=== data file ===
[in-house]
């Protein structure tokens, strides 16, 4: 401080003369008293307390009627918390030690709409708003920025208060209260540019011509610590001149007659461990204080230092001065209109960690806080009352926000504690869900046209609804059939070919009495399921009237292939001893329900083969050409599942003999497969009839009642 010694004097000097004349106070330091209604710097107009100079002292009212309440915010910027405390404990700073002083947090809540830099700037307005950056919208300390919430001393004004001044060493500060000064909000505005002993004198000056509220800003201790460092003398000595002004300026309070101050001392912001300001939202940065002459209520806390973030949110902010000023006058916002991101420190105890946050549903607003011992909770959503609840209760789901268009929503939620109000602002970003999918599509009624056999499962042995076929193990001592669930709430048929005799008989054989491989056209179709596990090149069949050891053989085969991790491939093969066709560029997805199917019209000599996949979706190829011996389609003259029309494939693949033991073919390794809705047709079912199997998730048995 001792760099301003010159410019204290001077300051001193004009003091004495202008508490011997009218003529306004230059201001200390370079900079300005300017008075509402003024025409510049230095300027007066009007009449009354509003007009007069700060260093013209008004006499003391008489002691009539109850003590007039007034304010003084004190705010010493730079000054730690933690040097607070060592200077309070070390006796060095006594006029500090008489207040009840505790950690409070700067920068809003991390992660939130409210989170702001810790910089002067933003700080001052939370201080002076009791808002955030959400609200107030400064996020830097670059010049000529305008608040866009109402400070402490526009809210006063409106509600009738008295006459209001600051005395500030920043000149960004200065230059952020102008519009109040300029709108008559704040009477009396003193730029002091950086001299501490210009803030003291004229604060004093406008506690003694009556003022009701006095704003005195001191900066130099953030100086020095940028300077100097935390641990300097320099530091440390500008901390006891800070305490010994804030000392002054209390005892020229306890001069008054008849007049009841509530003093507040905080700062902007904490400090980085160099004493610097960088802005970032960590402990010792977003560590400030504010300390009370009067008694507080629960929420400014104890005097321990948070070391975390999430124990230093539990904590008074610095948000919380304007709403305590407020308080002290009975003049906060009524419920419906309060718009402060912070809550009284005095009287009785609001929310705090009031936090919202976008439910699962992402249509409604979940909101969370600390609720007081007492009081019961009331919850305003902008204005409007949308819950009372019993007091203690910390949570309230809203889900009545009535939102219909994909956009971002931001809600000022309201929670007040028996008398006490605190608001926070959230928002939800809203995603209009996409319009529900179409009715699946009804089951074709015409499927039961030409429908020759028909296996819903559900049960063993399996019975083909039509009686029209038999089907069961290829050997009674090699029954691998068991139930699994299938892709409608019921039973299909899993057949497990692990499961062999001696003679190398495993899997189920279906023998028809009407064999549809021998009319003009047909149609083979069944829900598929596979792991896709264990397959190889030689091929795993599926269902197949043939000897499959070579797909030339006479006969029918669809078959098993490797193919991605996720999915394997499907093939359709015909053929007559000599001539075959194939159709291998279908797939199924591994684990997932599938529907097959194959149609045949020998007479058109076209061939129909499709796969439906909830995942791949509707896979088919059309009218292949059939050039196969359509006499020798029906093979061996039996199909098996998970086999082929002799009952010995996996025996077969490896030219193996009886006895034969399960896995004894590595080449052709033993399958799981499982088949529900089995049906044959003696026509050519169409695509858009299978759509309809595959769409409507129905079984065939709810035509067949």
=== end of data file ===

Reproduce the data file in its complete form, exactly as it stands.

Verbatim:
[in-house]
């Protein structure tokens, strides 16, 4: 401080003369008293307390009627918390030690709409708003920025208060209260540019011509610590001149007659461990204080230092001065209109960690806080009352926000504690869900046209609804059939070919009495399921009237292939001893329900083969050409599942003999497969009839009642 010694004097000097004349106070330091209604710097107009100079002292009212309440915010910027405390404990700073002083947090809540830099700037307005950056919208300390919430001393004004001044060493500060000064909000505005002993004198000056509220800003201790460092003398000595002004300026309070101050001392912001300001939202940065002459209520806390973030949110902010000023006058916002991101420190105890946050549903607003011992909770959503609840209760789901268009929503939620109000602002970003999918599509009624056999499962042995076929193990001592669930709430048929005799008989054989491989056209179709596990090149069949050891053989085969991790491939093969066709560029997805199917019209000599996949979706190829011996389609003259029309494939693949033991073919390794809705047709079912199997998730048995 001792760099301003010159410019204290001077300051001193004009003091004495202008508490011997009218003529306004230059201001200390370079900079300005300017008075509402003024025409510049230095300027007066009007009449009354509003007009007069700060260093013209008004006499003391008489002691009539109850003590007039007034304010003084004190705010010493730079000054730690933690040097607070060592200077309070070390006796060095006594006029500090008489207040009840505790950690409070700067920068809003991390992660939130409210989170702001810790910089002067933003700080001052939370201080002076009791808002955030959400609200107030400064996020830097670059010049000529305008608040866009109402400070402490526009809210006063409106509600009738008295006459209001600051005395500030920043000149960004200065230059952020102008519009109040300029709108008559704040009477009396003193730029002091950086001299501490210009803030003291004229604060004093406008506690003694009556003022009701006095704003005195001191900066130099953030100086020095940028300077100097935390641990300097320099530091440390500008901390006891800070305490010994804030000392002054209390005892020229306890001069008054008849007049009841509530003093507040905080700062902007904490400090980085160099004493610097960088802005970032960590402990010792977003560590400030504010300390009370009067008694507080629960929420400014104890005097321990948070070391975390999430124990230093539990904590008074610095948000919380304007709403305590407020308080002290009975003049906060009524419920419906309060718009402060912070809550009284005095009287009785609001929310705090009031936090919202976008439910699962992402249509409604979940909101969370600390609720007081007492009081019961009331919850305003902008204005409007949308819950009372019993007091203690910390949570309230809203889900009545009535939102219909994909956009971002931001809600000022309201929670007040028996008398006490605190608001926070959230928002939800809203995603209009996409319009529900179409009715699946009804089951074709015409499927039961030409429908020759028909296996819903559900049960063993399996019975083909039509009686029209038999089907069961290829050997009674090699029954691998068991139930699994299938892709409608019921039973299909899993057949497990692990499961062999001696003679190398495993899997189920279906023998028809009407064999549809021998009319003009047909149609083979069944829900598929596979792991896709264990397959190889030689091929795993599926269902197949043939000897499959070579797909030339006479006969029918669809078959098993490797193919991605996720999915394997499907093939359709015909053929007559000599001539075959194939159709291998279908797939199924591994684990997932599938529907097959194959149609045949020998007479058109076209061939129909499709796969439906909830995942791949509707896979088919059309009218292949059939050039196969359509006499020798029906093979061996039996199909098996998970086999082929002799009952010995996996025996077969490896030219193996009886006895034969399960896995004894590595080449052709033993399958799981499982088949529900089995049906044959003696026509050519169409695509858009299978759509309809595959769409409507129905079984065939709810035509067949």